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TRIBEWORK is about consuming the process of life, the journey, together.

Wednesday, June 18, 2014

Encountering Each Other

Experiencing our feelings, in the midst of relating with another person we like or love, or need to like or love, or want to be liked or loved by, is of commanding importance if we 1) take our desires seriously, and 2) wish to sustain and improve the relationship.
Yet, experiencing our real feelings – our emotions in truth – acknowledging what is going on in the moment, for us and for them – is primary, and it doesn’t take place without intention and effort and training, or the character of giving for that matter.
Another important consideration is the nuance of the present moment which we inherently miss. There is the ‘there and then’ of things, and there is the ‘here and now’ of things. One hinders the encounter; the other helps.
Contrasting the ‘There and Then’ with the ‘Here and Now’
The ‘there and then’ of things is the aspect of being present, but not really yet encountering a situation as really being in it. But the ‘here and now’ of things we are more fully sown in. Time goes by and we hardly factor it in. We lose track of everything apart from being truly free to be ourselves, to listen intently, even as if there were no effort expended, and to respond via an inalienable truth. This is when we encounter each other and have true intimacy. It seems a gift, just the same as it seems quite surreal that there was no guard or fa├žade put up. We have exposed ourselves and become quite vulnerable because the simple fact is they, also, were exposed and vulnerable.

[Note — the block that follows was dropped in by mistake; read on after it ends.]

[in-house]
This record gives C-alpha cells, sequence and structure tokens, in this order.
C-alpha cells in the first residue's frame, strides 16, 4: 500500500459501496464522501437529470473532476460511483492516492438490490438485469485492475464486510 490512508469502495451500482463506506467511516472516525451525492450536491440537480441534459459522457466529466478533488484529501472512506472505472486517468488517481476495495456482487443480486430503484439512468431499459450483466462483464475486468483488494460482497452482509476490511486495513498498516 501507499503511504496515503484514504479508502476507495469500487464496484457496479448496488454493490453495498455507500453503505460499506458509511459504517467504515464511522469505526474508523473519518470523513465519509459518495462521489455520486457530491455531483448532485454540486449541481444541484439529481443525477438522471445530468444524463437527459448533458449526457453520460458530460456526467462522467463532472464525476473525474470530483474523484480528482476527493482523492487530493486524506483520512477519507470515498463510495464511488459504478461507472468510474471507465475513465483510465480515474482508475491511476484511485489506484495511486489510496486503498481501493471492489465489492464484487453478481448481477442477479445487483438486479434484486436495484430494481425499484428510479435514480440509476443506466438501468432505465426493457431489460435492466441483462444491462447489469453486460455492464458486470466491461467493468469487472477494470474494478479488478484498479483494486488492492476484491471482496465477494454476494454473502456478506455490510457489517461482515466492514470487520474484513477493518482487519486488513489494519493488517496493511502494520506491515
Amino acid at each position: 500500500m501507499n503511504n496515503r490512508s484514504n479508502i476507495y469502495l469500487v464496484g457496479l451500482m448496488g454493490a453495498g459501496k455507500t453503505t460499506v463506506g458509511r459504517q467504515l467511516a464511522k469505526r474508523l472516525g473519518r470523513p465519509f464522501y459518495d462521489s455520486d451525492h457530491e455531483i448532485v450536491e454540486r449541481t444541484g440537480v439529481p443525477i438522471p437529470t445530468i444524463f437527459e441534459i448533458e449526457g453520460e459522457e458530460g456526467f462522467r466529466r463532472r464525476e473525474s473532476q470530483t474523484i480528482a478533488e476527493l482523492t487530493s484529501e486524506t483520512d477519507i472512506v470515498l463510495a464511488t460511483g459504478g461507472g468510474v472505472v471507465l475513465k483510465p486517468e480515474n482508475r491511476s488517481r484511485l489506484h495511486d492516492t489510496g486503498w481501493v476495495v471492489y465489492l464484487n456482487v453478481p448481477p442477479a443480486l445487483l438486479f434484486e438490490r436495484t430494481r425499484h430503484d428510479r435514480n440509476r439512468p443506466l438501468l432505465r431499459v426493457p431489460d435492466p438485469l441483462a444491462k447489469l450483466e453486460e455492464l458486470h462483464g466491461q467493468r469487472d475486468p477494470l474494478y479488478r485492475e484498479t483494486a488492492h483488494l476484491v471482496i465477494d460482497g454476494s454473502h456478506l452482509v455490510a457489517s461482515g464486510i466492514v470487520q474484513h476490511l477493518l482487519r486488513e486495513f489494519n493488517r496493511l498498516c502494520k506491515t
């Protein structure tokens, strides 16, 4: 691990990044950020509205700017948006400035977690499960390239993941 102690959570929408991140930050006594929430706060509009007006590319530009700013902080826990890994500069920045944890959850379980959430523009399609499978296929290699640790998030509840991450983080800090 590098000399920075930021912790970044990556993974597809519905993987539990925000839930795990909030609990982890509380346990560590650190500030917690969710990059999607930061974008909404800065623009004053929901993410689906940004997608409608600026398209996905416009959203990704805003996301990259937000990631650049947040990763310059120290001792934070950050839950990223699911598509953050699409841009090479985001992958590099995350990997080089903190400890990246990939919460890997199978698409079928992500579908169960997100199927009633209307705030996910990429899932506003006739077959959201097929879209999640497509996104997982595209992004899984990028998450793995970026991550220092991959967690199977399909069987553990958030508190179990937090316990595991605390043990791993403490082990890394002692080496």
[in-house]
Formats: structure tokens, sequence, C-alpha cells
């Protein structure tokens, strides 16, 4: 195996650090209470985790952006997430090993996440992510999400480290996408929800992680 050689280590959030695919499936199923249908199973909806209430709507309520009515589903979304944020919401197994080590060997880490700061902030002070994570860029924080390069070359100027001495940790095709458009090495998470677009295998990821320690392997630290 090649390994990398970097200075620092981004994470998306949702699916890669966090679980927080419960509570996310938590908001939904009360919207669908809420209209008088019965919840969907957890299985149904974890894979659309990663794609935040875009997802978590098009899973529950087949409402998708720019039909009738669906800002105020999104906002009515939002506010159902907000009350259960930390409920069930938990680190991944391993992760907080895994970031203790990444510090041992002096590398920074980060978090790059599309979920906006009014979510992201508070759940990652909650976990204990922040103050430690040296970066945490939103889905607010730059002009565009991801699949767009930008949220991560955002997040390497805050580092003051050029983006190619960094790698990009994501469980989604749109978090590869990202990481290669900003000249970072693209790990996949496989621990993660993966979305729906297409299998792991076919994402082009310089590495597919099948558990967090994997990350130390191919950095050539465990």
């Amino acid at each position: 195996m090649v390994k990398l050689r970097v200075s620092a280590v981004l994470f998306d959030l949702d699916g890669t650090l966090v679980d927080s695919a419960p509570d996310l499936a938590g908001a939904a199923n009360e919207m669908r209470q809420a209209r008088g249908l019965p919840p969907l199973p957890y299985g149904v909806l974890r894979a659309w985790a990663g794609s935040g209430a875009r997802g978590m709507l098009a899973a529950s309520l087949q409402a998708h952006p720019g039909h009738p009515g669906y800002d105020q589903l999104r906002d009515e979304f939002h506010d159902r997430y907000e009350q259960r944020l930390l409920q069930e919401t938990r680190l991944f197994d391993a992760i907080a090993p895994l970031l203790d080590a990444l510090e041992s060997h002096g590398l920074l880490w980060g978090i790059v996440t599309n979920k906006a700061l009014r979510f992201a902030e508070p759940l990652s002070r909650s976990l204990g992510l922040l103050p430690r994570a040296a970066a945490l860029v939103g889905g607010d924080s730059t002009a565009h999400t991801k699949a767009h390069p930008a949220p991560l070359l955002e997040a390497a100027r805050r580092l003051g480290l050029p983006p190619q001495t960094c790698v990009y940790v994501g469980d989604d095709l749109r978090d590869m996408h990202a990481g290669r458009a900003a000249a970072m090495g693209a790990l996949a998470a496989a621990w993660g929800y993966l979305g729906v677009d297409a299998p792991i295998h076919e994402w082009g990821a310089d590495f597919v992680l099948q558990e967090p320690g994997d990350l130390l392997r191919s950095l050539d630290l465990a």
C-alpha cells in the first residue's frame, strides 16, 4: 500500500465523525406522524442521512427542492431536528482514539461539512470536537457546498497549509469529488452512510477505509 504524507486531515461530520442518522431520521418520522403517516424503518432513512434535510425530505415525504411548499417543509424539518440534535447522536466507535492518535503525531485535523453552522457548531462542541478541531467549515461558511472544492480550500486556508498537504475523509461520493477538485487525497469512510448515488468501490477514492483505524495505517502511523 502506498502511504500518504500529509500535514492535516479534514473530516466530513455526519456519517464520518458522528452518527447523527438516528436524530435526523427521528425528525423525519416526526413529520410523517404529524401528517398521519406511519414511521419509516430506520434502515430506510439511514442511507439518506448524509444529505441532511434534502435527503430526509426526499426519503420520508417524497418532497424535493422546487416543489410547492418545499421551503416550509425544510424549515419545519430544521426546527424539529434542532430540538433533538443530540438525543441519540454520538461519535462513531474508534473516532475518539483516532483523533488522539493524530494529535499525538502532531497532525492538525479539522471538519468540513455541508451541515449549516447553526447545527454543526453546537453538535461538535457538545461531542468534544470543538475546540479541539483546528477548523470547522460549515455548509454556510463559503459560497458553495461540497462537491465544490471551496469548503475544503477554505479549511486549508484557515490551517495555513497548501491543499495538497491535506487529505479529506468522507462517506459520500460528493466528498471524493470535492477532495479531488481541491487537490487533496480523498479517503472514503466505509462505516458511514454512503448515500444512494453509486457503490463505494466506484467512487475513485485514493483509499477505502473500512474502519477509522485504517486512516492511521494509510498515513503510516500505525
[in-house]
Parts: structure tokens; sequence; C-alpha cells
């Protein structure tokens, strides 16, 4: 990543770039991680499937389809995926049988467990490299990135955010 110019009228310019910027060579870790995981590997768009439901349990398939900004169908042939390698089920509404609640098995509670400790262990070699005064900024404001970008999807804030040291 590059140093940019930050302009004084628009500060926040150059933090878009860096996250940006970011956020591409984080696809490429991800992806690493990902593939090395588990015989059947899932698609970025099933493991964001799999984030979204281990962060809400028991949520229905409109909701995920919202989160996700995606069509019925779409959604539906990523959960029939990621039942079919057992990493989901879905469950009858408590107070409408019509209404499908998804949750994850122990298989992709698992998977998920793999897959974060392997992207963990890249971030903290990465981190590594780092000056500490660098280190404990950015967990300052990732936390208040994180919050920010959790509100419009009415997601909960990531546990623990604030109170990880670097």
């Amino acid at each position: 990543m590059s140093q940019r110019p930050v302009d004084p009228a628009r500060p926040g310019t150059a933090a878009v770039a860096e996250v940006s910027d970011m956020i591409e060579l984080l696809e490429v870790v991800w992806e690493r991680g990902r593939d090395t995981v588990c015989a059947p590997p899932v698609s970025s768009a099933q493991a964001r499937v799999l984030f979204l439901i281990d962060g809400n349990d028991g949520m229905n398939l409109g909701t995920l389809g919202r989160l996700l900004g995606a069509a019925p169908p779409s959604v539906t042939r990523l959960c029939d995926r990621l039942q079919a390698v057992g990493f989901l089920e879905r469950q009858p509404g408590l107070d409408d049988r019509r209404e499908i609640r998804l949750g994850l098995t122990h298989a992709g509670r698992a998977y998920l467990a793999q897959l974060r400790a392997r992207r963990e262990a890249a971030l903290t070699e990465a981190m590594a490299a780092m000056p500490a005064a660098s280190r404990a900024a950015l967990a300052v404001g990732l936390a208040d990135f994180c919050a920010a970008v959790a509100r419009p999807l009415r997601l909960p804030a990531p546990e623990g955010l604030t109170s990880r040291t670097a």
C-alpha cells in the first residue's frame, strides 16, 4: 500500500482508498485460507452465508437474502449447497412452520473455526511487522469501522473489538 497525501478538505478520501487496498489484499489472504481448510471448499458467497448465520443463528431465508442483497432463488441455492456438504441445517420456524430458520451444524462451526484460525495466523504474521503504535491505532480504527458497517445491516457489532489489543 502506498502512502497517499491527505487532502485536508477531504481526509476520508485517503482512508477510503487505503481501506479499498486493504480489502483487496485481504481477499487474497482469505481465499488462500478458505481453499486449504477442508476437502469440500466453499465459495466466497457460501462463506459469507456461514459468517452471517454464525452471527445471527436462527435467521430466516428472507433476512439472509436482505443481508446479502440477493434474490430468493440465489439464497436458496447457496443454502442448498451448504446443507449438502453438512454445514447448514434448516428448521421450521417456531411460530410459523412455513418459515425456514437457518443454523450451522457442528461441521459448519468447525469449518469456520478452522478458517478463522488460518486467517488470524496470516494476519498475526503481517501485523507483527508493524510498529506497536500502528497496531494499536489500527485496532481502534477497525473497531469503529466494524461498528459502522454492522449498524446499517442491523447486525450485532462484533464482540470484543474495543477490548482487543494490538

In the ‘there and then’ space we found ourselves within the conversation, but not so much in it. There was the exchange of information, but not so much the truer feelings that could only be exposed as we went deeper into our own desire to connect because we sensed it was their desire to connect. We returned serve because they returned serve. But, whatever the case, we were prepared to initiate because we had faith that they would respond.
‘There and then’ is useful at times when we only need information. But it is useless in the therapeutic relationship, unless it’s used in the initial getting-to-know-you process, or in the genuine familial relationship for that matter.
‘Here and now’ is achieved when we truly enter ourselves into this other person, almost as if praying for them in the moment by asking, “Lord, let me know this person, and let me be as them for this time.”
The process of encountering another person is a gift for both them and us. As we encounter them, they encounter us, and a mutuality of intimate and trusting exchange occurs. When we listen and prove our unconditional concern, we invite their trust, especially as we meet such vulnerable sharing with empathy, which creates the encounter where true feelings are unearthed and explored freely.
Encountering each other, being completely present, is for both a divine encounter.
© 2014 S. J. Wickham.

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